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Eat. Train. Race. Travel.

Welcome to Athlete Food - our continuous adventure to seek out healthy food around the globe and at our own dinner tables. Hope you are inspired to get on a plane or get out the plates and cook a healthy dinner tonight!

Clermont ITU Sprint PanAm Cup

Post-race selfie with Amy.Clermont ITU Sprint Race, 6th Place 


That feeling of crossing the finish line of a race feeling strong is something that has escaped me the last several races I've done. In the 6 races I competed in last year (although they were meant to be "for fun"), I buried myself completely before I even made it through the first quarter of the run. There were plenty of good reasons for this - like having a baby and recovering from a major surgery and the lack of training that goes along with that - but, it still left me wondering when my speed and strength was going to return.

Then came Panama, where not being prepared for the heat did me in early in the bike ride. I told myself to stick with the program and stay serious about my winter training and decided to head back to Clermont, Florida. So I loaded up the car with my bikes, dog, baby, etc. and drove for two days to the south, in search of warm weather and hard training.

Knowing there was an ITU sprint race happening in Clermont 3 days after I arrived, I made space in the crowded car for my road bike (needed for this Olympic format drafting race) - just in case. After a day of feeling restless in the car, I decided, why not sign up for the race. It was motivation for finishing the drive and the thought of getting in a hard effort on the weekend made me feel a lot better about two travel days of now exercise. I figured, even though the race format or distance wasn't what I had been training for, I'd just go and race hard.  

Race Day

My swim training has been going well, but for some reason, I came out of the water at the back of the big first pack. I passed a few on the run to the bikes, but by the time I took off my wetsuit and got on my bike, the people at the front of that first swim pack were already on the bike course. I knew I had to make up for this tactical positioning mistake (coming out at the end of a pack is not what you want), so I got on my bike and time trialed until I caught up to the rest of the girls. It wasn't that hard to get there on my super aero Cervelo S5 road bike, despite not having aero bars or race wheels. By the time I joined the group, Sara M. and Sarah H. had already gotten away and were riding together 20 seconds ahead. Figuring that our pack would eventually be fighting for the podium, I settled in to the pack and waited for the run to start.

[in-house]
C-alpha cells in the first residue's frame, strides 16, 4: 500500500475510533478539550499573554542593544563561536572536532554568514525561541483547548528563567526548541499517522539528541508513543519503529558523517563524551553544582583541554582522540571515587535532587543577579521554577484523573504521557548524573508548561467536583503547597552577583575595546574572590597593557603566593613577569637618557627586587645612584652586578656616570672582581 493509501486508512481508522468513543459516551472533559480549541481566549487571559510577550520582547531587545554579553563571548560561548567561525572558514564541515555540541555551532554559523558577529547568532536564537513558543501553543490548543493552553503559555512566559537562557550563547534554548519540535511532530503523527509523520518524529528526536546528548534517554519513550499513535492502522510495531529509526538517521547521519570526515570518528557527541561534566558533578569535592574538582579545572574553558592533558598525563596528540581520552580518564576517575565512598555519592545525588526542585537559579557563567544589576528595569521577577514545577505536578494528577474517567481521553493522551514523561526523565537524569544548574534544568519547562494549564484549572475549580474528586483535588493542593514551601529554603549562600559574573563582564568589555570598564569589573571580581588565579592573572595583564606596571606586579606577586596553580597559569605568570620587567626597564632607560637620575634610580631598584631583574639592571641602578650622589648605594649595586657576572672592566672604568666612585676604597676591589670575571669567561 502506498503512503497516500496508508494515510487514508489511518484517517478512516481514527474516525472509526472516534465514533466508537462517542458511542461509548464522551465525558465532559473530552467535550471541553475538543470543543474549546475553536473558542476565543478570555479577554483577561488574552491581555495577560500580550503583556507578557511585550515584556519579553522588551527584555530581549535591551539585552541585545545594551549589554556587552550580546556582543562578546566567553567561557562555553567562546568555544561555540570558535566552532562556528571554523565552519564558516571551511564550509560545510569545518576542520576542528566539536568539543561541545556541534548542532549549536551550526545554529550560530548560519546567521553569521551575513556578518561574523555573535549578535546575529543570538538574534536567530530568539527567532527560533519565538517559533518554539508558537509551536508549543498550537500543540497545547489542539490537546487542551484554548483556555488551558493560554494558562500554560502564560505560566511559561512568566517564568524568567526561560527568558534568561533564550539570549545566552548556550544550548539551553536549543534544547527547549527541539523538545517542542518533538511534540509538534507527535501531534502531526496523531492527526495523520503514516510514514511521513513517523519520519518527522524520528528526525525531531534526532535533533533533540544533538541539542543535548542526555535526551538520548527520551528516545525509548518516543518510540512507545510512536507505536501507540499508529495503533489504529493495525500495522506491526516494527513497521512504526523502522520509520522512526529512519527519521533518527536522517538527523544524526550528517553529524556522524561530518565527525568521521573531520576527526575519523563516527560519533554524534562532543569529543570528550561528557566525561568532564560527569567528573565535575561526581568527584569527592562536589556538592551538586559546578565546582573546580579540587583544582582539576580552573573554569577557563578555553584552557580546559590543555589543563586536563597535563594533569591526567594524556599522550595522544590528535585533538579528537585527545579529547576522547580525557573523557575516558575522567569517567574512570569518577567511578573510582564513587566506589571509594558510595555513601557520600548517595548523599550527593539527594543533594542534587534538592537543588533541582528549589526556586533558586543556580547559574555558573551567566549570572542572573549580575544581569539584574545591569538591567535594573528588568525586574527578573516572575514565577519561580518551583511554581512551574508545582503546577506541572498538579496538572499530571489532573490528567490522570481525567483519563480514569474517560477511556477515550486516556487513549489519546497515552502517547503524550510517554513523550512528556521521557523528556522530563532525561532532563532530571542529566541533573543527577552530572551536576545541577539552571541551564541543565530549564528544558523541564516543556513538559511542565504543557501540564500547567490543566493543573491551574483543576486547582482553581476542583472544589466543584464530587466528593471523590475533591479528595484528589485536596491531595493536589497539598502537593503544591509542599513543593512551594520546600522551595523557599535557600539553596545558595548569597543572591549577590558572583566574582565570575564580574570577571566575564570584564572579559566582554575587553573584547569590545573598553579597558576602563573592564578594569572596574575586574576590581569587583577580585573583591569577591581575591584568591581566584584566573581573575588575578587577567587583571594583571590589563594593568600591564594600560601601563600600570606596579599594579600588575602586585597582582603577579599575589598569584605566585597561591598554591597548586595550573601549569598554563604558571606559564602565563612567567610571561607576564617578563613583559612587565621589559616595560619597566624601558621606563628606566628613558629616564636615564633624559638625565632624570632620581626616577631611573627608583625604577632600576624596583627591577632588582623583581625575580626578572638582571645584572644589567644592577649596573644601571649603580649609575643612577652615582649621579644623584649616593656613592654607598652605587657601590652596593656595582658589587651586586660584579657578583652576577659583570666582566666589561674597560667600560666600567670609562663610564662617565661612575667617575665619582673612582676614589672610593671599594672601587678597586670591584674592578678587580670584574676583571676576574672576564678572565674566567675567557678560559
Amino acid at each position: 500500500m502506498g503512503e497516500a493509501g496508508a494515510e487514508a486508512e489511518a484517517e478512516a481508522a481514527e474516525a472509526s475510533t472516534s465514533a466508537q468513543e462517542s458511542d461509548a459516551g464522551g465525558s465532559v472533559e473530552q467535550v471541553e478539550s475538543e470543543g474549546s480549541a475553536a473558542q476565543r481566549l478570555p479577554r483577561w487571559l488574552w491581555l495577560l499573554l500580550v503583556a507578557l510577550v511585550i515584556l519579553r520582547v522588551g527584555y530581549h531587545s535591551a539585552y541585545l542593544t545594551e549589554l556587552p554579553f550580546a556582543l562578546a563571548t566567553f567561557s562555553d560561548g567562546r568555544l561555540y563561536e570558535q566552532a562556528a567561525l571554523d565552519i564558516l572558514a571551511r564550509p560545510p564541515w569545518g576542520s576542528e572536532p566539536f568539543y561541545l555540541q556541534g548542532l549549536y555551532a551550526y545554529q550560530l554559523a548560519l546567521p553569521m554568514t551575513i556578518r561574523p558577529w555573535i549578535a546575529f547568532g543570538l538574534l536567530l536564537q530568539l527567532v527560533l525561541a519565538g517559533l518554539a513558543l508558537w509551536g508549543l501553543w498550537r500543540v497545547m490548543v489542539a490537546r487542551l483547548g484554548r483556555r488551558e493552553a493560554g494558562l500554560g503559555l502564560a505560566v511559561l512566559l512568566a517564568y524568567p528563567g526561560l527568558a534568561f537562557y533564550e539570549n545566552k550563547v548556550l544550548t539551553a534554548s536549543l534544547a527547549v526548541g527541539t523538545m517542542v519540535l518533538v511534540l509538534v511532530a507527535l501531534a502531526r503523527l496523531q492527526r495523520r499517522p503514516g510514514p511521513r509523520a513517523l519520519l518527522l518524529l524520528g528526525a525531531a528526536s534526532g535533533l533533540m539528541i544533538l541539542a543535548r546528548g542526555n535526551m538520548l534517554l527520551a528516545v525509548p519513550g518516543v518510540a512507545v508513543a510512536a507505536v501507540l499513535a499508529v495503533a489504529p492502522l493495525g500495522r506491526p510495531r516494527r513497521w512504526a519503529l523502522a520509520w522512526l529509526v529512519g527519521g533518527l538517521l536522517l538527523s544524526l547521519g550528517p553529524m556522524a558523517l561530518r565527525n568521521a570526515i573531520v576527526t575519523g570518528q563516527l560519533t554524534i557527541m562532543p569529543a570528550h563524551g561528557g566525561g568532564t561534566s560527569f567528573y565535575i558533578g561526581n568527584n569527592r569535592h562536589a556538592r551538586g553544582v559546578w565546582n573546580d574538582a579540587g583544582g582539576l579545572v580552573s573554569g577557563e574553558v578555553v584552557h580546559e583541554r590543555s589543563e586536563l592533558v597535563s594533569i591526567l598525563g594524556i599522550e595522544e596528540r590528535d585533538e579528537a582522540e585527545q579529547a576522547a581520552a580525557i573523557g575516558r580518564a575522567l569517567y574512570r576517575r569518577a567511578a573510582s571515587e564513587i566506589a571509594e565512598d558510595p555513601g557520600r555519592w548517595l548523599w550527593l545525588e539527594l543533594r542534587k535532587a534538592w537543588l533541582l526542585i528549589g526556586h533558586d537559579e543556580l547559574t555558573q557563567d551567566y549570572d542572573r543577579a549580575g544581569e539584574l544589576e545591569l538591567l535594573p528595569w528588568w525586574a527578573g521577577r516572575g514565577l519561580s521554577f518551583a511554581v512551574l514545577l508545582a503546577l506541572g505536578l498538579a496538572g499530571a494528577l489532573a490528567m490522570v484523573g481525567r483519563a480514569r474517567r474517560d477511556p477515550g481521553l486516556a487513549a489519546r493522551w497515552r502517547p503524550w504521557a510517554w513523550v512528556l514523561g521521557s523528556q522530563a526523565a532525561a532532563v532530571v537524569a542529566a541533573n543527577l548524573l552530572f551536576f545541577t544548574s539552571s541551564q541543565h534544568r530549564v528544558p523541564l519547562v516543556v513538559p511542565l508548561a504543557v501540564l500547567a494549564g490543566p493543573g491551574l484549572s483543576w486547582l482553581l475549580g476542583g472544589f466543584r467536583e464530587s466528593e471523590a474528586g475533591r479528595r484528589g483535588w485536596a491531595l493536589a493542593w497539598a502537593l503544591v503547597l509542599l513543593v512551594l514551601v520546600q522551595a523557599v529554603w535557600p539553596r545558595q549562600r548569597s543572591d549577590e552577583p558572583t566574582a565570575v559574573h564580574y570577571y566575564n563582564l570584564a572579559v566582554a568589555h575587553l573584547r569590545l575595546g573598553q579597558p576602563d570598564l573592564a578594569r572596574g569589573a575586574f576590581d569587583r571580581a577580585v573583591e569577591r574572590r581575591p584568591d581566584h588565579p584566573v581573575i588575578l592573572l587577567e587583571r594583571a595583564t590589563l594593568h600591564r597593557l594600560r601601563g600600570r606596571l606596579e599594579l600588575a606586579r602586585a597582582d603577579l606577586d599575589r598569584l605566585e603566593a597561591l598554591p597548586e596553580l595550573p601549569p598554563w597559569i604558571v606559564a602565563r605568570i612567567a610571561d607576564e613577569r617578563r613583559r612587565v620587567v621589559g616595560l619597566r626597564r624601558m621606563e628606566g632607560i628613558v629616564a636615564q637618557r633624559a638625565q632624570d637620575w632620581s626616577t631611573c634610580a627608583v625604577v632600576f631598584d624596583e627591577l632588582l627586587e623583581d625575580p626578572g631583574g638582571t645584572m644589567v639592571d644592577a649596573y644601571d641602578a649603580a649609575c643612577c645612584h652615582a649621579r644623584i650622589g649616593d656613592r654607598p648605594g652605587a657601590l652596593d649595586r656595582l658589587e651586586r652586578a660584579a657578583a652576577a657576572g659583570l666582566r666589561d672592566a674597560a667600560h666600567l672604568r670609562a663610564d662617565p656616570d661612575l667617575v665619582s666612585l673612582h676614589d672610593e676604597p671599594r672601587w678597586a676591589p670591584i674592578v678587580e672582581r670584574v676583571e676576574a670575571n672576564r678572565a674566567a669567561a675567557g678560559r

I wish I had practiced a few transitions before this race because I lost some valuable time in T2. I started the run a few seconds down from the rest of my pack, but set out to chase them down. Even though I haven't experienced it in forever, being in chase mode on the run, rather than survival mode, felt natural. I passed a few girls and just as I was making my way to podium position, I got a stomach cramp. It only lasted about 5 minutes, but it slowed me down enough that by the time I recovered, I didn't have enough time to make up the gap and finished 6th. 


While I realize that there's a lot to improve on in a 6th place finish, there are plenty of reasons to be happy about this "bonus" race: 

-I wore racing flats for the first time in over two years (anyone who's had a foot injury will understand why this is a big deal!)

-finished as 2nd American

-finally felt strong running and passed people instead of getting passed

It was also fun to go back to my roots to my rookie season when I did a similar race on this same course. When I arrived at the race venue on Saturday, I had to laugh at the spot where 10 years ago I toppled over, clipped into my pedals, in front of a crowd, when I tried to ride my bike through sand. I didn't realize road bikes weren't able to ride through sand. Ha! 

I guess no matter how long (or short) you've been racing there's always a lesson to be learned with every race. 


For pictures of the race, check out j5 images' facebook page

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